Sunday, June 30, 2013

Home Educating with Depression

People with depression aren't necessarily down in the dumps and gloomy every minute of the day. We have up moments, sane, normal and yes, even happy and joyful moments. It's too easy to judge me as being 'okay' because you catch me in one of those moments. Most of the time I'll do my best to look and act cheerful, hoping the pretense will distract me and boost my flagging spirits. People prefer happy, cheerful people: I know I do. It is hard to maintain a cheery disposition so many of us work alone or hide in our homes. We don't want to disappoint or upset our friends and those we love. I also know how difficult it is to help someone with depression, how hard it is to offer comfort and reassurance, especially when it is continually rejected by them. But most of all I know how difficult it is to feel empathy and sympathy for someone with depression. Depression is a lonely affliction. My online communities make it easy for me to function socially, to feel connected, to feel useful and offer a way I can help others feel okay about what they are doing in their lives. I feel blessed to have what I have - love, friendship, support, encouragement, comfort - but most days I feel broken and weary, and lack the energy and drive to help myself. I do what I can, hang in there, hope that in the next moment something will shift in my body and mind and the fog will lift, just a little bit - I can do the lifting from there. So catch me during one of those moments and celebrate life with me, but understand how rare they are right now for me. Send me love, think of me kindly, and remember my depression is not me.

Depression doesn't mean we're not capable of parenting or educating our children. It's not easy, but then parenting is never as easy as people assume it will be. Home education my children gave me the gift of time so that my children captured my quality moments as a parent. I had no way of predicting when those moments would occur. Had my children been schooled chances are they would have only met and known one side of me - which facet I can't know. I only know that my children endured and survived my depression and without their unconditional love and acceptance of me as I am, not who I should be, helped me endure and survive this debilitating illness. We are richer and closer as a family because we all worked so hard to not let this illness destroy us.

Home education allows for considerable flexibility. It's adaptable to the needs of each individual in the family. It can be anything you want or need it to be. Education doesn't have to fit into a set timetable - it can and does occur throughout the day. Unschooling and making the most of natural learning was the approach that worked best with our family.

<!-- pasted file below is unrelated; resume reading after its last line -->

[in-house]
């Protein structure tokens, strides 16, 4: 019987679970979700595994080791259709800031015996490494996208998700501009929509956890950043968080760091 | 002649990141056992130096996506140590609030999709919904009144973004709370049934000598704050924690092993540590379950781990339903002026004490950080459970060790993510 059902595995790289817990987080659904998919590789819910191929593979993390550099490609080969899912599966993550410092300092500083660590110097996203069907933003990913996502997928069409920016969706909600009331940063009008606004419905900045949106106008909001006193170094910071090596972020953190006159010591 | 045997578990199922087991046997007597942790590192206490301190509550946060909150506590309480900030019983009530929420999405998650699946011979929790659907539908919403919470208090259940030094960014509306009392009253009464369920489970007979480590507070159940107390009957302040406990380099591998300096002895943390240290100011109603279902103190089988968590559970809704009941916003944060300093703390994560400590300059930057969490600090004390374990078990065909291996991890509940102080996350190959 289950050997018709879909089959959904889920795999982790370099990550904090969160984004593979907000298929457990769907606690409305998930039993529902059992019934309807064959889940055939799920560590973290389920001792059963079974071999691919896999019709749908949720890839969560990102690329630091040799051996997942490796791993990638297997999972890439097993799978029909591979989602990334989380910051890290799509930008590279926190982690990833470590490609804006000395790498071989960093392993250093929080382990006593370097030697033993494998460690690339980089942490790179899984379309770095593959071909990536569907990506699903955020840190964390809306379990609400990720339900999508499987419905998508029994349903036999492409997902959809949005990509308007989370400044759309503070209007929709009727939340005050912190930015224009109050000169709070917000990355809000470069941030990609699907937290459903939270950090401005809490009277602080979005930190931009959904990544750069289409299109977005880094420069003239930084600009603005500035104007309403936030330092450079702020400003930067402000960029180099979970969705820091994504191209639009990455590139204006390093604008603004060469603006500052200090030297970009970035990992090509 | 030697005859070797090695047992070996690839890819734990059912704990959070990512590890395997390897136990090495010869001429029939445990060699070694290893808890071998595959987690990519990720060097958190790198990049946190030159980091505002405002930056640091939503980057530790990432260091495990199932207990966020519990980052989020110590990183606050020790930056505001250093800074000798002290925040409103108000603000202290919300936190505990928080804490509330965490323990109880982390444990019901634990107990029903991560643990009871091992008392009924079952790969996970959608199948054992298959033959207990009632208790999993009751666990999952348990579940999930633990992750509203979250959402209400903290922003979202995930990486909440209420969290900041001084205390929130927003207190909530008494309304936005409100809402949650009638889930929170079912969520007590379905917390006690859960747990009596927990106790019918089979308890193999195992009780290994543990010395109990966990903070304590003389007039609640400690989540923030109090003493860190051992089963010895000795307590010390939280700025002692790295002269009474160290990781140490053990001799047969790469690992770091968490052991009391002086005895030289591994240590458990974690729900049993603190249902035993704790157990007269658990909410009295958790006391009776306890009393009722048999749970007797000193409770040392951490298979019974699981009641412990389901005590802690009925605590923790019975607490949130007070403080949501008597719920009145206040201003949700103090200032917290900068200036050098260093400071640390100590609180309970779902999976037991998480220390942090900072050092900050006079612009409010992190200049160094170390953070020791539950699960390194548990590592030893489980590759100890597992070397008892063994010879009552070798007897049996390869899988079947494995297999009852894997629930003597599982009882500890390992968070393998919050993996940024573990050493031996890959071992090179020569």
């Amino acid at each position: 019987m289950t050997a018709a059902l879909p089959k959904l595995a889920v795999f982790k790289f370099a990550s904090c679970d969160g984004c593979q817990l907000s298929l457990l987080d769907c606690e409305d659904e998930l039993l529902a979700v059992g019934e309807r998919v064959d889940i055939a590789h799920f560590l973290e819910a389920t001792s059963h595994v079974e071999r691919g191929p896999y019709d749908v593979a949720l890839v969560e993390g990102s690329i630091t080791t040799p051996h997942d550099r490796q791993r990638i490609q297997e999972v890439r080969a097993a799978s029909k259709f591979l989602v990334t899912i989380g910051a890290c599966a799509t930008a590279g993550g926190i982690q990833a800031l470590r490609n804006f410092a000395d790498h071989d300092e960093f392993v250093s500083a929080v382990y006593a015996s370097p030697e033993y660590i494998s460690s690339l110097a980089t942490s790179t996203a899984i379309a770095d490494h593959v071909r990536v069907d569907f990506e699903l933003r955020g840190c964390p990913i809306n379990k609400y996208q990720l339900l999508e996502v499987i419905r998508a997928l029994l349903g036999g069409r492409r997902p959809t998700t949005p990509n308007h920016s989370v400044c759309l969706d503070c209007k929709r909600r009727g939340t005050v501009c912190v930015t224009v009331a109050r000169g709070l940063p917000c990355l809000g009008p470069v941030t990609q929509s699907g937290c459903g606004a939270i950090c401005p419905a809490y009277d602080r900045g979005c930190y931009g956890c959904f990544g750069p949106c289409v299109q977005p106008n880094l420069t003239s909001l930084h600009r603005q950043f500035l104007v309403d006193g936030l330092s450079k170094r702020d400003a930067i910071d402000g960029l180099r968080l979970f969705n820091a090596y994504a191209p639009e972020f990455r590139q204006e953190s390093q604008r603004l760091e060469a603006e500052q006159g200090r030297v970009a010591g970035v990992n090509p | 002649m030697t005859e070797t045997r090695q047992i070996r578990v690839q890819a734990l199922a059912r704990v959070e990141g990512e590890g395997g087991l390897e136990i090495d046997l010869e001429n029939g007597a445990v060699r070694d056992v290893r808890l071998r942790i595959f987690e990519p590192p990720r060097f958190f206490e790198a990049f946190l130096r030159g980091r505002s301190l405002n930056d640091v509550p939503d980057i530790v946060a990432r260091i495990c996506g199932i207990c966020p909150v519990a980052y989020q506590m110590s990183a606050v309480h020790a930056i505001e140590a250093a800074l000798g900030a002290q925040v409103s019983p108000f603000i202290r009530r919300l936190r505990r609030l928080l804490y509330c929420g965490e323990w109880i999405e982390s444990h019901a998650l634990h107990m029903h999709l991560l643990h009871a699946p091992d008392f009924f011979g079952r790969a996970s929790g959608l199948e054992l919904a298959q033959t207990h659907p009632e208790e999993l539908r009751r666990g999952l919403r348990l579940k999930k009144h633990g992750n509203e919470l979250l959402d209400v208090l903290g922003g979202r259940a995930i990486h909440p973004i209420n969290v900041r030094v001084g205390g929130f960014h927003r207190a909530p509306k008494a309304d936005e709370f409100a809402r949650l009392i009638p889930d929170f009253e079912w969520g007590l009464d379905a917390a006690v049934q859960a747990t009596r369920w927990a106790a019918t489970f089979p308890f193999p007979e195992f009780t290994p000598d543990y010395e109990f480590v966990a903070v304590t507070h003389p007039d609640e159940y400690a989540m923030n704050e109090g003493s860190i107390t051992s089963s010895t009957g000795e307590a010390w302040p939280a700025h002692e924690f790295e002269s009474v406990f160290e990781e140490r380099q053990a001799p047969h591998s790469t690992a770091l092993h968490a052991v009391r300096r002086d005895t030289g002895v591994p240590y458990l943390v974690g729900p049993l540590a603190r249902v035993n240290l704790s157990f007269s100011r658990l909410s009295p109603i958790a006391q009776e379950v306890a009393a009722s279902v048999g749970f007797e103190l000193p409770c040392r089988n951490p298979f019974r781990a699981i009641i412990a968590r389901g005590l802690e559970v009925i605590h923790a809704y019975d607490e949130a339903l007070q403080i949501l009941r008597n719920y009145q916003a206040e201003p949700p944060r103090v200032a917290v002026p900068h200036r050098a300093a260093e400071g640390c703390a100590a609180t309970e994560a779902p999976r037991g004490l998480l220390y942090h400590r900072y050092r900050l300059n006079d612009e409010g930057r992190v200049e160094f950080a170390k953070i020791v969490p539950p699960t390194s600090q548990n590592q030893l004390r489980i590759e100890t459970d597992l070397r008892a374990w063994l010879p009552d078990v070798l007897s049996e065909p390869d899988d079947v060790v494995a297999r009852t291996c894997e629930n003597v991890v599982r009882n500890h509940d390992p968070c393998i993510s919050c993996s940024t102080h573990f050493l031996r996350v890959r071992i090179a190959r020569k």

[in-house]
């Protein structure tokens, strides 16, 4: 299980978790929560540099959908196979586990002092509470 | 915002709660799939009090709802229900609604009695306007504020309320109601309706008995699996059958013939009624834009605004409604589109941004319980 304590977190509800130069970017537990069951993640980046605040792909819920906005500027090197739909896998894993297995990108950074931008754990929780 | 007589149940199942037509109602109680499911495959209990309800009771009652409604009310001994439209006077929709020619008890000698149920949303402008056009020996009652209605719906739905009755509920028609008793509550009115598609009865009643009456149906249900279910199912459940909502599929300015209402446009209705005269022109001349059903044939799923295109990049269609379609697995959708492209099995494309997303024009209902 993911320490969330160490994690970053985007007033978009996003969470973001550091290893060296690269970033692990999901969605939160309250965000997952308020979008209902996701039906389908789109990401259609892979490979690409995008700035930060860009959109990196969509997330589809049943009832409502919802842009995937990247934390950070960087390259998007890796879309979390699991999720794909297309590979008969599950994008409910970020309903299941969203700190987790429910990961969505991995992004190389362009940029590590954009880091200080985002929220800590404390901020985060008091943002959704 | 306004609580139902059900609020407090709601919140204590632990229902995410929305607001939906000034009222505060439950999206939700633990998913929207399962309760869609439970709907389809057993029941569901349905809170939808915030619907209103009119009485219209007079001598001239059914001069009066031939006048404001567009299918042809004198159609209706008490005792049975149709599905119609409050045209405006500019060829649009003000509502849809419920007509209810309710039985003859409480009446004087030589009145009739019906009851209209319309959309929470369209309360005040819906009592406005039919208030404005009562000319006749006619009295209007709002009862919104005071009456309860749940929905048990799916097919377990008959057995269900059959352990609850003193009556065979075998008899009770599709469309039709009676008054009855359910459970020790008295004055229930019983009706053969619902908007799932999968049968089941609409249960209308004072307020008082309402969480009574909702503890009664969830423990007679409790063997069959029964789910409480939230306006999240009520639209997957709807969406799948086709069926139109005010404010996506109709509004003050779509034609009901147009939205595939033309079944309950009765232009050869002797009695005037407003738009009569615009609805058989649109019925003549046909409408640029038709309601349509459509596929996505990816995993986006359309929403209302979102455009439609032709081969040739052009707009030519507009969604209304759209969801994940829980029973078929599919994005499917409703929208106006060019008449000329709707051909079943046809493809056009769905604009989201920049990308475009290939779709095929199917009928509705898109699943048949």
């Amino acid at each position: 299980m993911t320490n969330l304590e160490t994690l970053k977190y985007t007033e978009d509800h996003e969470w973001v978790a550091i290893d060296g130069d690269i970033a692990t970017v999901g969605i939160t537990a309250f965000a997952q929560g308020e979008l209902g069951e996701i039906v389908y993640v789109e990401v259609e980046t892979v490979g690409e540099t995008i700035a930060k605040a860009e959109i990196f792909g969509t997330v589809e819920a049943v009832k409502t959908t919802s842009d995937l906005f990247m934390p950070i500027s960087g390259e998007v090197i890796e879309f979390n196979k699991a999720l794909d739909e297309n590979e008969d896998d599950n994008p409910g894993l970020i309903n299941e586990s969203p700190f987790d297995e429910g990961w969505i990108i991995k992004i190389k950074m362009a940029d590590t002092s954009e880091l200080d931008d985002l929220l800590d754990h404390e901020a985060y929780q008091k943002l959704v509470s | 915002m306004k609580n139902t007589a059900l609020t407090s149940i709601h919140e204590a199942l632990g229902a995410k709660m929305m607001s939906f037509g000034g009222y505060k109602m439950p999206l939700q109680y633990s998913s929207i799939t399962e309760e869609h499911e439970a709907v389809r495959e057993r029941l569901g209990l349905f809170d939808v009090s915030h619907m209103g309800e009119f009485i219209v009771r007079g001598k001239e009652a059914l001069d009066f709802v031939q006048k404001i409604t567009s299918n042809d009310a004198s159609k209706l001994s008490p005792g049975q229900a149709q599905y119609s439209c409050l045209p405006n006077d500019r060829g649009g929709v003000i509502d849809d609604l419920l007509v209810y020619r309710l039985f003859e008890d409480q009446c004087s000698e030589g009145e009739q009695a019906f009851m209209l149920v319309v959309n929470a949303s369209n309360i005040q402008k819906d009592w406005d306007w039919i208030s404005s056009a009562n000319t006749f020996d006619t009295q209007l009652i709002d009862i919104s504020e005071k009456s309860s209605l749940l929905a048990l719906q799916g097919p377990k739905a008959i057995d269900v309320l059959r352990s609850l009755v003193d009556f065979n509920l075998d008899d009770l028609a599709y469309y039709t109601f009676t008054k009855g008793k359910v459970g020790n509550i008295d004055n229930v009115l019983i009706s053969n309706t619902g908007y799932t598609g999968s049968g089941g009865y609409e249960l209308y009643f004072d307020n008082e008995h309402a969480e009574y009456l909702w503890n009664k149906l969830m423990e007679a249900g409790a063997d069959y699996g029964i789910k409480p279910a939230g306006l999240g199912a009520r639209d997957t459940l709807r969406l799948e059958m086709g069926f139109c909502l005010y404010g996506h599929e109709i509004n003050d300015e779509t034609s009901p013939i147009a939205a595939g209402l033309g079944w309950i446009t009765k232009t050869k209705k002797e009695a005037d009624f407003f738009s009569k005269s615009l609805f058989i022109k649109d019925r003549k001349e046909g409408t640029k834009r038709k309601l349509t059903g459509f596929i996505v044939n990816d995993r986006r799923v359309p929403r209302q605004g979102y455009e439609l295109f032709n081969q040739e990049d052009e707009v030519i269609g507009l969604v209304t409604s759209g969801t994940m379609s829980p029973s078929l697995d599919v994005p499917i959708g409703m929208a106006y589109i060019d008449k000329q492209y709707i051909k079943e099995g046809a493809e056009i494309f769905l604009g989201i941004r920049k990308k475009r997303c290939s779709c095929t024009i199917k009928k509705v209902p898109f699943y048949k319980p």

In my early years of home educating few people voiced their difficulties and this was very isolating: I felt I needed to be super-mum to home educate my children well. Little by little people like me began to chat about our problems as well as our successes. I found that the majority of parents home educating had health problems and were struggling to find balance between all the competing needs within each day. The more we opened up and shared our problems the more heartened we were that problems can be solved, if not immediately, then eventually. But most of all we discovered that our children weren't being damaged by the experience: our experience of family life was in fact becoming enriched, relationships were growing more respectful, cooperative, and mutually beneficial. And what made this possible is the gift of time home education bestows - we have oodles of time to fit in the educational development of our children.

Quantity allowed for quality. Without this I am convinced my children would have a different perception and experience of me as a parent and person and our relationship today would not be as full of love and support as it is. Those quality moments I share with the world are precious to me, like lifelines I cling to and try to focus on and remember when the fog descends. My family, who understand and accept me, thanks largely to the fact that we lived so closely together throughout those home educating years, know that the fog will and does lift, and they wait patiently, with love. Nothing beats that kind of support.